The Obama reelection campaign seems to be suffering from a case of split personalities, at least if today’s National Journal story by Kraushaar is right:
The president’s advisers are stuck between pursuing two distinctly different strategies and two very different kinds of voters, each of which is crucial to his reelection. The first is an “Ohio strategy,” which means adopting an aggressively populist message to win back blue-collar voters in Rust Belt states such as Ohio, Pennsylvania, Michigan, and Wisconsin. The second is a “Virginia strategy,” which would emphasize a more centrist message aimed at upscale white-collar professionals and college-educated suburbanites. The Virginia strategy would also appeal to voters in Colorado, Nevada, and North Carolina, and would probably be bolstered by a mobilization of young voters and minority groups, who make up a significant share of the electorate in those states.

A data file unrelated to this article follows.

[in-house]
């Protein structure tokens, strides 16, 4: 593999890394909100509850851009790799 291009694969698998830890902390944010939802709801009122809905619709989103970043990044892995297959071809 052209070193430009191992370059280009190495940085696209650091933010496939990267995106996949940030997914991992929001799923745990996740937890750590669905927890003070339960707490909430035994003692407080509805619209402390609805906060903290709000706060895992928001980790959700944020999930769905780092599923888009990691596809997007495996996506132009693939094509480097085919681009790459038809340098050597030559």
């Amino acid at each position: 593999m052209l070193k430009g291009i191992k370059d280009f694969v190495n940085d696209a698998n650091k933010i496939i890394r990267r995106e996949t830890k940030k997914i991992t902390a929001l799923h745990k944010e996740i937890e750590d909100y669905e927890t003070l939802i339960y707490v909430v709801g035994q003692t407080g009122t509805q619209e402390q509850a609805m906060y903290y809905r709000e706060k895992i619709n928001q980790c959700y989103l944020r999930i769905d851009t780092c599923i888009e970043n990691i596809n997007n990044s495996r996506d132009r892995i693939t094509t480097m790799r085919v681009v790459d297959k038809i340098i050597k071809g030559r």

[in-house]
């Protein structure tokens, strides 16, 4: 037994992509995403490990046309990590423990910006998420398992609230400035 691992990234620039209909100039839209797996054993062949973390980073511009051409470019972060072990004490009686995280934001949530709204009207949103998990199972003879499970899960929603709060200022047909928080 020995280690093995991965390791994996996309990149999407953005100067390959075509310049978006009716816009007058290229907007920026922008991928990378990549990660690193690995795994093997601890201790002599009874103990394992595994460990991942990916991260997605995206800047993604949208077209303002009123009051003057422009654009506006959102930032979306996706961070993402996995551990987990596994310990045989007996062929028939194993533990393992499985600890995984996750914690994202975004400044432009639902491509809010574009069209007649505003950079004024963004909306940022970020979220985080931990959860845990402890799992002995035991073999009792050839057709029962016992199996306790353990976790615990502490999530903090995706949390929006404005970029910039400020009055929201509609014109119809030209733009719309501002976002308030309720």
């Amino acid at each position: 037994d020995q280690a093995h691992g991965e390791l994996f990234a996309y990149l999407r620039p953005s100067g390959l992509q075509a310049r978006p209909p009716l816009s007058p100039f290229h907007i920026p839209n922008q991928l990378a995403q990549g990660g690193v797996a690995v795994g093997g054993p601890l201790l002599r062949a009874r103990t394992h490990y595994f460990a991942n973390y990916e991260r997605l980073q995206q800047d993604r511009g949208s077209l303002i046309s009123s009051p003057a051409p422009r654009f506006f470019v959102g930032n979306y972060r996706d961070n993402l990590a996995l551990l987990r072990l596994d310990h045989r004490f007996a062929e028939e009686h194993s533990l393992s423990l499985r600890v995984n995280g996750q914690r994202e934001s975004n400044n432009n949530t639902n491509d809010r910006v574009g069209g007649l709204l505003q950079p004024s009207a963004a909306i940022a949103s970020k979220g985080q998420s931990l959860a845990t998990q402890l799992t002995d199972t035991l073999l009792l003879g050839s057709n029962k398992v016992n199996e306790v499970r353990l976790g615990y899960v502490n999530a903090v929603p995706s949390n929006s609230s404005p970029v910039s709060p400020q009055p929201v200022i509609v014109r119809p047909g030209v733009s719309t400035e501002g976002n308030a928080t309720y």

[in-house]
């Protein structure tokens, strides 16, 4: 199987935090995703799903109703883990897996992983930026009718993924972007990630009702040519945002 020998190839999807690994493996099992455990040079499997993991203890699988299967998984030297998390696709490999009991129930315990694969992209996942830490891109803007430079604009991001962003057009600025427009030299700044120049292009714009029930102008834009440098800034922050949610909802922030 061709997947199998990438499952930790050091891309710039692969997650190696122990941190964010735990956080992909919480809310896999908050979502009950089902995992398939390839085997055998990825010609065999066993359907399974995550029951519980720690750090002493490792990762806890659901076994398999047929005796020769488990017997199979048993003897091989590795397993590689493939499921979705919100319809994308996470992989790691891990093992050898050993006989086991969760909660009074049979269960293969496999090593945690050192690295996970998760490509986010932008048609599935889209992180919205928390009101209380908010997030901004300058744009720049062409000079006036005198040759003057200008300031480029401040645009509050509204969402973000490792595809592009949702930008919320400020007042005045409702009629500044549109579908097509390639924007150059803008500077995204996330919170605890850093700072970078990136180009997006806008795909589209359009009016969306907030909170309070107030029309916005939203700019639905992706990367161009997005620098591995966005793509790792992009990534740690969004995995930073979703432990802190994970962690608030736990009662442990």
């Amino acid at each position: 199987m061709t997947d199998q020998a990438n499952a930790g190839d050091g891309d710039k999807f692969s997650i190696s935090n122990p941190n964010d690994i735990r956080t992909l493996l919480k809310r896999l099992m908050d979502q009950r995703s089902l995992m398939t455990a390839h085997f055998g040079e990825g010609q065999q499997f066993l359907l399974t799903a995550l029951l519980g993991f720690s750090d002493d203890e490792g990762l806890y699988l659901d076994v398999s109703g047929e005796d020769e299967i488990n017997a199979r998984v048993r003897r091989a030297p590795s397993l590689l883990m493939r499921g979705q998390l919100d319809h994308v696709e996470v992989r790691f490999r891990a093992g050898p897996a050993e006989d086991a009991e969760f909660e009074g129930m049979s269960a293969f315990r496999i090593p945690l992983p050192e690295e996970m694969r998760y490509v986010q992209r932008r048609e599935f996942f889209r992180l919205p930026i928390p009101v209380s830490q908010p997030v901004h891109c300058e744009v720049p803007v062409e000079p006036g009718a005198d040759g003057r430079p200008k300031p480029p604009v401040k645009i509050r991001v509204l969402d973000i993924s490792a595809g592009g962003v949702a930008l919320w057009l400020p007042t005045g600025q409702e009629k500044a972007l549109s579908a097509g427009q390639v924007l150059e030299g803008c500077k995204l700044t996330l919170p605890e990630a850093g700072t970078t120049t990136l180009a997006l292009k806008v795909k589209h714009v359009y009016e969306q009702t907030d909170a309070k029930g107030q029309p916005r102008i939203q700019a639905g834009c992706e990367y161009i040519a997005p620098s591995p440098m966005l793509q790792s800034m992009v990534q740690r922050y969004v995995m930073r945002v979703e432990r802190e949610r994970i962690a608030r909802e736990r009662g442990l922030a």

By my reckoning, North Carolina is already gone for Obama next year. During the “perfect storm” of 2008, Obama was still only able to win NC by 14,000 votes. That’s going to be a tough trick to repeat now the “Hope and Change” has become “Gloom and Doom.” Colorado and Nevada are still winnable — NV especially so with Harry Reid’s casino machine going full tilt. Colorado, still purple as always, will be a tougher nut to crack.
The Ohio Strategy looks like the smarter play. The Great Lakes and Upper Midwest are next year’s battlegrounds, period. The swath of Rust from PA through MN are where the next election will be decided. Minus, of course, IL and IN. IL will go blue and IN will go red, and that’s pretty much the end of that story.
Obama won by a comfortable electoral college margin three years ago, although I’d be remiss if I didn’t mention that he did worse than GHW Bush did in 1988, up against an opponent no more unworthy than McCain. That said, no Republican has ever won the White House without Ohio. And it’s impossible for a Democrat to win without capturing most of the Rust Belt.
And there’s another thing. The way Kraushaar sells it, Team Obama is stuck between appealing to either blue collar union workers or hip exurbanites. Well, looking at the notoriously unhip GOP field, I think Obama can feel safe that he’ll still pocket the hip vote.
You can expect Obama ’12 to look a lot different — and more blue collar — than Obama ’08. And that makes the potential for a Clinton-Biden Switch much more likely.